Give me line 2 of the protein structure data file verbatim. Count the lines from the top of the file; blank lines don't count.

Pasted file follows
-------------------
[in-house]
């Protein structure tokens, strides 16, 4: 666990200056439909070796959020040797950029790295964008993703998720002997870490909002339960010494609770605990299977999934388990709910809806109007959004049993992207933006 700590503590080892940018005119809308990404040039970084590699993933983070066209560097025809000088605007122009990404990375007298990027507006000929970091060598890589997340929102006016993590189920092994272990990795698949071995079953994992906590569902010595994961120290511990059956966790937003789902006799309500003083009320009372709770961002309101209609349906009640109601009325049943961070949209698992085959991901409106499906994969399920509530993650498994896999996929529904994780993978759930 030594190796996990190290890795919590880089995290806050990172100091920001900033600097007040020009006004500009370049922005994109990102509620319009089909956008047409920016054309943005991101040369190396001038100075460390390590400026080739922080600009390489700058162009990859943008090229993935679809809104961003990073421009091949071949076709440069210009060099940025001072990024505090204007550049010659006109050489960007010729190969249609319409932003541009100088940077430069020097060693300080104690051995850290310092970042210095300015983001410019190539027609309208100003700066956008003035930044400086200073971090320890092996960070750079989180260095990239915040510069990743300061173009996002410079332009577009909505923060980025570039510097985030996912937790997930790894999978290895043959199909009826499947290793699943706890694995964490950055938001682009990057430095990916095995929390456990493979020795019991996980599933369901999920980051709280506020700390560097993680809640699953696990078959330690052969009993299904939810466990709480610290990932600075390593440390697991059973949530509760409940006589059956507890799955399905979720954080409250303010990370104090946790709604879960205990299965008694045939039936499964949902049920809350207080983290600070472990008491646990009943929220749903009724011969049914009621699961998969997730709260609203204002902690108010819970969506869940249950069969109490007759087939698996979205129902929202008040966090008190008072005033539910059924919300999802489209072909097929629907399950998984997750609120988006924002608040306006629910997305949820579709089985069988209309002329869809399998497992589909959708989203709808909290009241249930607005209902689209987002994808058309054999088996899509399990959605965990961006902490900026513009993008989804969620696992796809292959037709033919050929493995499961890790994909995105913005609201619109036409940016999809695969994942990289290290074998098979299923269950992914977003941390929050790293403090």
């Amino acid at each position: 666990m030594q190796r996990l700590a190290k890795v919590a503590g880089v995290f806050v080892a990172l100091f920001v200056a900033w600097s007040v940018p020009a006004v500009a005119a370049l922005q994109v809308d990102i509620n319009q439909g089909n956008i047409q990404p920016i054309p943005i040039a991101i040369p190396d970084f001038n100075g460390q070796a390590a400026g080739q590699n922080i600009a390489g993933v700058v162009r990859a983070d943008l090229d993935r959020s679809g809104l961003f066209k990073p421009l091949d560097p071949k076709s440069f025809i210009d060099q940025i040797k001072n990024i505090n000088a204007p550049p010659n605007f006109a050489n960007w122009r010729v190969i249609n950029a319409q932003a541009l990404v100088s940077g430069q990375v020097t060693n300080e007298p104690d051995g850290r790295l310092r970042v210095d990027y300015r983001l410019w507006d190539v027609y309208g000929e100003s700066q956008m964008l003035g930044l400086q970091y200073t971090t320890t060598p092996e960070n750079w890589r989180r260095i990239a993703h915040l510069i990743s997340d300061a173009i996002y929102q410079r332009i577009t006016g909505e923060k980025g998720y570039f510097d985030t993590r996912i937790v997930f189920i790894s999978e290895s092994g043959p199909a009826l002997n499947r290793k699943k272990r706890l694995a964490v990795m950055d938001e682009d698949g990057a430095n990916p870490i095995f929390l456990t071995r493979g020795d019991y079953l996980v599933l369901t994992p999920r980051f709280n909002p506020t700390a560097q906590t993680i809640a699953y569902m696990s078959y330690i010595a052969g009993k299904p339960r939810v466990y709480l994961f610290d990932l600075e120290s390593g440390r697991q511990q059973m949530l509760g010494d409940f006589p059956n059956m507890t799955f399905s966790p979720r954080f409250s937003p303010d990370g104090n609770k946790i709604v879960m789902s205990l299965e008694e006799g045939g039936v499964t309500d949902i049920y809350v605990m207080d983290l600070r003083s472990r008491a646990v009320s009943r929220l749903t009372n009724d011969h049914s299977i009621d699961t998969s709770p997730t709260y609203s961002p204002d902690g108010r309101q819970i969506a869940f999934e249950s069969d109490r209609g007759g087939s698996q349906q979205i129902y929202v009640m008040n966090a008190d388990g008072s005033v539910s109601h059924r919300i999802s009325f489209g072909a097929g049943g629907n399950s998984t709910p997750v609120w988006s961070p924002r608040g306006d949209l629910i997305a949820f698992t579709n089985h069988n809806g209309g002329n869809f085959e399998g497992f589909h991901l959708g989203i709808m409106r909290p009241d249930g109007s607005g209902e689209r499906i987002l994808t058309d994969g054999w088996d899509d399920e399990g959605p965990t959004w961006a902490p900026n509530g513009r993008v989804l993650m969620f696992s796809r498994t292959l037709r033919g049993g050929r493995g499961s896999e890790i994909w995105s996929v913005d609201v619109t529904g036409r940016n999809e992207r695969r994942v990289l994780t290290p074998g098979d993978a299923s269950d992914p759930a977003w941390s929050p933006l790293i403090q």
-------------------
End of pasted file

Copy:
């Protein structure tokens, strides 16, 4: 666990200056439909070796959020040797950029790295964008993703998720002997870490909002339960010494609770605990299977999934388990709910809806109007959004049993992207933006 700590503590080892940018005119809308990404040039970084590699993933983070066209560097025809000088605007122009990404990375007298990027507006000929970091060598890589997340929102006016993590189920092994272990990795698949071995079953994992906590569902010595994961120290511990059956966790937003789902006799309500003083009320009372709770961002309101209609349906009640109601009325049943961070949209698992085959991901409106499906994969399920509530993650498994896999996929529904994780993978759930 030594190796996990190290890795919590880089995290806050990172100091920001900033600097007040020009006004500009370049922005994109990102509620319009089909956008047409920016054309943005991101040369190396001038100075460390390590400026080739922080600009390489700058162009990859943008090229993935679809809104961003990073421009091949071949076709440069210009060099940025001072990024505090204007550049010659006109050489960007010729190969249609319409932003541009100088940077430069020097060693300080104690051995850290310092970042210095300015983001410019190539027609309208100003700066956008003035930044400086200073971090320890092996960070750079989180260095990239915040510069990743300061173009996002410079332009577009909505923060980025570039510097985030996912937790997930790894999978290895043959199909009826499947290793699943706890694995964490950055938001682009990057430095990916095995929390456990493979020795019991996980599933369901999920980051709280506020700390560097993680809640699953696990078959330690052969009993299904939810466990709480610290990932600075390593440390697991059973949530509760409940006589059956507890799955399905979720954080409250303010990370104090946790709604879960205990299965008694045939039936499964949902049920809350207080983290600070472990008491646990009943929220749903009724011969049914009621699961998969997730709260609203204002902690108010819970969506869940249950069969109490007759087939698996979205129902929202008040966090008190008072005033539910059924919300999802489209072909097929629907399950998984997750609120988006924002608040306006629910997305949820579709089985069988209309002329869809399998497992589909959708989203709808909290009241249930607005209902689209987002994808058309054999088996899509399990959605965990961006902490900026513009993008989804969620696992796809292959037709033919050929493995499961890790994909995105913005609201619109036409940016999809695969994942990289290290074998098979299923269950992914977003941390929050790293403090």